Ditching iPhone

For the longest time I believed iPhone was the greatest smart phone on the market and I thought I would never change, but in the past few months I became very frustrated with many aspects of the iPhone and realized that the rest of the smart phone market had surpassed Apple with innovation in many areas.
These are the factors that lead to my looking for iPhone alternatives:

  • The battery would not last a full day, ever.  I tried everything possible, read battery optimization guides, changed tons of settings, dimmed the brightness and nothing worked.  Even with moderate use it would not last a single day without additional charge.  This was my biggest issue with the platform.
  • Trying to add media to the phone is too difficult.   If you want to put a movie on your phone you have to deal with iTunes and syncing your device and converting movies to the proper format so that iTunes would recognize it, and it’s incredibly annoying.  Windows Phone and Android treat your phone like a flash drive.  Plug into a PC, copy the media over, done.
  • The OS has remained stagnant for too many generations.  The mass appeal of the iPhone is that it’s so simple, the OS is just pages and pages of apps, but this simplicity is also why you have limited functionality.  Even with a complete overhaul of the OS with iOS 7, it really hasn’t changed since its first generation.  I guess one could argue “don’t fix what isn’t broken” since millions of people love it, but when you compare it to the competition it is extremely outdated.
  • Stagnant hardware.  With Android and Windows Phone you have multiple hardware manufacturers making a huge range of models for each platform.  With iPhone you just have Apple, and they will only come out with one phone per year, and only do a drastic change to hardware ever two years.

With all these frustrations I started to scan the market and read about alternatives.  One day in the AT&T store I messed with the Windows Phone which I knew didn’t have a large market share but I liked the OS and the hardware and I decided to give it a try.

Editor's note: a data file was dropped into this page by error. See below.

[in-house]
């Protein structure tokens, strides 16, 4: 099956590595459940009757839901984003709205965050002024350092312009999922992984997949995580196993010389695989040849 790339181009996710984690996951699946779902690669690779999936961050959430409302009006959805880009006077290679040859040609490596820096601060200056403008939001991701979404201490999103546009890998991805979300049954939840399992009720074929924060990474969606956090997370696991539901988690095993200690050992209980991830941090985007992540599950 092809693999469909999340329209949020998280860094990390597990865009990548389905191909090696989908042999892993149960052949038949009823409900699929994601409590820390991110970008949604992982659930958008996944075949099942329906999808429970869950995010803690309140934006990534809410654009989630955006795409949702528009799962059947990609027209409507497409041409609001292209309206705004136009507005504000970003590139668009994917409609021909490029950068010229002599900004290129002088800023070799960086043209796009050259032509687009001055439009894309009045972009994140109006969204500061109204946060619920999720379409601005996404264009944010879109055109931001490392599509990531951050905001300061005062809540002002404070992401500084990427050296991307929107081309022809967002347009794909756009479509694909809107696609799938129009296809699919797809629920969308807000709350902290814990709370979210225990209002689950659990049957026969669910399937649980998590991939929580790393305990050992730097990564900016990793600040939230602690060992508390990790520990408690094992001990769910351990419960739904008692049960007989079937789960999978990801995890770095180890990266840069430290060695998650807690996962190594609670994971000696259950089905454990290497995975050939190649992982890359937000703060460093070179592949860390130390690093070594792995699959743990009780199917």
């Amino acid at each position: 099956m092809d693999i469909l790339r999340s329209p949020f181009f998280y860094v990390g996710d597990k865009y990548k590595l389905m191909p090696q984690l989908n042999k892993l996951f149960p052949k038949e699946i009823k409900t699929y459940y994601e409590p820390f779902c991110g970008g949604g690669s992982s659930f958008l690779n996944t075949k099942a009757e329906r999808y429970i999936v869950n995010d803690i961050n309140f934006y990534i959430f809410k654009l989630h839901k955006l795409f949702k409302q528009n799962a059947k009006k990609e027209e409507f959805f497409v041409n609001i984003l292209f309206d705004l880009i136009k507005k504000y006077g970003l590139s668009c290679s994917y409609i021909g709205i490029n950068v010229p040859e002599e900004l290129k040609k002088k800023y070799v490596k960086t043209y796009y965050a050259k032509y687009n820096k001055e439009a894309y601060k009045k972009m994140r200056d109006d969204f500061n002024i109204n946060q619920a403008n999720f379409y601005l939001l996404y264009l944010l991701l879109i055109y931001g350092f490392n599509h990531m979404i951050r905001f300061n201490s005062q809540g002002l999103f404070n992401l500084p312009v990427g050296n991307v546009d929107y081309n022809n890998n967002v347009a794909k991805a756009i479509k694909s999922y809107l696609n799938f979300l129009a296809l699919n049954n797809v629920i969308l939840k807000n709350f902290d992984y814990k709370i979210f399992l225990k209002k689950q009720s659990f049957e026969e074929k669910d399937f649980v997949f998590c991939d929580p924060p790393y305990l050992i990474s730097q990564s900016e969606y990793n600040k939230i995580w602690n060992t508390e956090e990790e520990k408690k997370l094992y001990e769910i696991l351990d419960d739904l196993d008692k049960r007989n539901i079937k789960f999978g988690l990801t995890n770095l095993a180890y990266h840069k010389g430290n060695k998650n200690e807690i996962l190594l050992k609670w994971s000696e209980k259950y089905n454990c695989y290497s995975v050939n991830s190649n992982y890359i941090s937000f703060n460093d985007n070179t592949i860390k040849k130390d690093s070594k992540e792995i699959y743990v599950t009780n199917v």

Here are the advantages I found with Windows Phone 8.1:

  • Significantly better battery life.  Most Windows Phones are larger than the iPhone and sport larger battery, but also the OS is better optimized for longer battery life.  There is even a battery saver mode which makes the last 10% of your battery last very long by shutting down battery draining functions for you.  One night with limited use I made 8% battery last four hours.  On iPhone 8% battery basically means it’s going to die in the next 5 minutes no matter what you do. On my Nokia Lumia 1520 I can almost go two entire days without a charge.
  • Better hardware. If you look at most of the Nokia Lumia models all of them sport significantly better specs than the iPhone.  Larger screens, faster CPU, more ram, larger battery, expandable storage, NFC, better camera, and wireless charging.  Android also has many of these same hardware advantages.
  • Better OS.  I thought iOS had the simplest interface design, just pages and pages of apps.  Windows Phone has a cleaner and simpler OS.  The OS breaks down into two pages: home screen page and all apps page.  I pin all of my most used stuff to the home screen, and they are arranged in tiles that can be changed into different sizes, the important stuff is larger, and the less important stuff is smaller.  Then on the all apps page, it’s just a list of everything on my phone which is listed alphabetically. I can jump to any letter quickly and find the app I want.  Its cleaner, it’s faster, and it looks really amazing.

I have found some major negatives to the Windows Phone platform, they aren’t deal breakers for me, but for certain types of users it makes the platform almost unusable

  • The app store is lacking in apps.  Given that Windows Phone is only 5% of the market, when a developer is making an app they may not even consider writing it for Windows Phone or it’s the last platform they write it for.  I haven’t found any major apps missing but it is far from the maturity of apps that iPhone and Android support.  For users that use many specific apps for certain tasks may find that these apps do not exist on Windows Phone.  There are apps that do pretty much everything you need, they just won’t be that apps you’re used to.  Microsoft realizes that the lack of apps is a major problem for their platform but they have one huge  advantage over other platforms that should get them up to speed quickly.  Microsoft has given developers tools so that any app they write can be used on Windows Phone, Surface tablet, Xbox One, and Windows 8.  This also means for the customer that when you buy one app it is universal and works on all devices without separate purchases.  This will attract developers who want to reach the largest possible audience with their apps.  Windows Phone may not have the largest user base, but the entire Windows platform encompasses a huge population.

In my transition to Windows Phone there was maybe a one day learning curve, but overall it has been extremely easy to ditch the iPhone.  The interface is so simple and fun to use that I never missed my iPhone.  The switch has made me care free about my battery life, it has increased my productivity with my phone due to the added screen real estate, and I’m getting more enjoyment out of my device.